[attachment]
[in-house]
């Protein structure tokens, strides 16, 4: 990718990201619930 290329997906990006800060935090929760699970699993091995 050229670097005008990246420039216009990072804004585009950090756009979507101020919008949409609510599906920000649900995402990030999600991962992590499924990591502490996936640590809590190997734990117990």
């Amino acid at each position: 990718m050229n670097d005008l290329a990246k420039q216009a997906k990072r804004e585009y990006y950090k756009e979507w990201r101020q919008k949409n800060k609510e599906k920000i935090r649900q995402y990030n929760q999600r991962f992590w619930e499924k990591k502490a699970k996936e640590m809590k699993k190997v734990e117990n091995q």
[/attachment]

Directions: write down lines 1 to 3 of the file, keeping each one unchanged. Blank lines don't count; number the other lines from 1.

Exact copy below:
[in-house]
């Protein structure tokens, strides 16, 4: 990718990201619930 290329997906990006800060935090929760699970699993091995 050229670097005008990246420039216009990072804004585009950090756009979507101020919008949409609510599906920000649900995402990030999600991962992590499924990591502490996936640590809590190997734990117990």
């Amino acid at each position: 990718m050229n670097d005008l290329a990246k420039q216009a997906k990072r804004e585009y990006y950090k756009e979507w990201r101020q919008k949409n800060k609510e599906k920000i935090r649900q995402y990030n929760q999600r991962f992590w619930e499924k990591k502490a699970k996936e640590m809590k699993k190997v734990e117990n091995q």